Conditions, disorders, and diseases
Anorexia nervosa
Diabetes mellitus (types 1 and 2)
Diminished ovarian reserve
Gastric bypass
Premature menopause (induced or surgical)
Primary ovarian insufficiency
Renal impairment
Rheumatoid arthritis
Turner syndrome
Vitamin D deficiency
Antiepileptic drugs (e.g., carbamazepine, phenobarbital, phenytoin, primidone [Mysoline])
Antiretroviral drugs
Aromatase inhibitors
Cancer chemotherapeutic agents
Depot medroxyprogesterone acetate*
Gonadotropin-releasing hormone agonists
Gonadotropin-releasing hormone antagonists

Indications for Medical Treatment

Medication is recommended for women with postmenopausal osteoporosis who have any of the following:

  • T-score of −2.5 or less for hip, lumbar spine, femoral neck, or distal third of radius

  • History of fragility fracture, including incidental or asymptomatic vertebral fracture

  • T-score between −1.0 and −2.5 and increased risk of fracture based on results from a clinical risk assessment tool, such as the Fracture Risk Assessment Tool (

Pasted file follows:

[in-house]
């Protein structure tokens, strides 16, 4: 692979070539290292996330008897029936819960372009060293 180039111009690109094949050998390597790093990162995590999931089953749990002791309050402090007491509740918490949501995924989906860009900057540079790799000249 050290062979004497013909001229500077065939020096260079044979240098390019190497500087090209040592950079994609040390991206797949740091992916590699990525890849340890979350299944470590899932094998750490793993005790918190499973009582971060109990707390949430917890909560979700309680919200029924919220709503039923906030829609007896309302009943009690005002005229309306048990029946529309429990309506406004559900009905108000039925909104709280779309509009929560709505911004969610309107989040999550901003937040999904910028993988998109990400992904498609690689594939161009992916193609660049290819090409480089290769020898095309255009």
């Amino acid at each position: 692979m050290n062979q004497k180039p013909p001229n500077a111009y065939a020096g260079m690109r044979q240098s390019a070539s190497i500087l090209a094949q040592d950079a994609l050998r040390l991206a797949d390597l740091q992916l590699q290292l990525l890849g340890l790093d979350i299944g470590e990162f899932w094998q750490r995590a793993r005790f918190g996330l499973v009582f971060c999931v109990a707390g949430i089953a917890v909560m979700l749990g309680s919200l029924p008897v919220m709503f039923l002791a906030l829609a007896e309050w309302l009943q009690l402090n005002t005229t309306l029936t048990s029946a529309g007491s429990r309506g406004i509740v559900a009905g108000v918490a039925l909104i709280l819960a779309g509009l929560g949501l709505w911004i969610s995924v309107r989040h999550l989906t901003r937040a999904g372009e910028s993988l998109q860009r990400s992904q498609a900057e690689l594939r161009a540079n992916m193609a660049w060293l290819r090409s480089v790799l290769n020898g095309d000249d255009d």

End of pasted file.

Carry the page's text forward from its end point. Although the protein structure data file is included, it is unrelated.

Antiresorptive Agents

Antiresorptive agents decrease resorption of bone to increase bone density and are recommended for fracture prevention in most cases of osteoporosis.


Bisphosphonates inhibit osteoclast bone resorption and are the preferred initial therapy for osteoporosis. All bisphosphonates reduce vertebral fractures and most also reduce nonvertebral fractures (Table 2). Common adverse effects include musculoskeletal aches and pains, gastrointestinal irritation, esophageal reflux, and ulceration. Rare adverse effects include osteonecrosis of the jaw, atypical femoral fracture, and esophageal cancer.

CategoryDrug names (formulation)IndicationDurationAdverse effects
BisphosphonateAlendronate (oral)
Ibandronate (oral)
Risedronate (oral)
Zoledronic acid (Reclast; IV)
Preferred initial treatment
Following anabolic treatment or denosumab (Prolia)
High risk due to fragility fracture, hip T-score of −2.5 or less, or increased risk with risk tool: Consider up to 10 years of oral bisphosphonates and up to six years of IV zoledronic acid
Not high risk: Stop medication after five years of treatment with oral bisphosphonates and after three years of IV zoledronic acid
Atypical femoral fracture
Esophageal cancer
Esophageal reflux
Gastrointestinal irritation
Musculoskeletal aches
Osteonecrosis of the jaw
Targeted monoclonal receptor activator of nuclear factor kappa beta ligand inhibitorDenosumab (SC) every six monthsUnable to tolerate bisphosphonates due to adverse effects or decreased renal function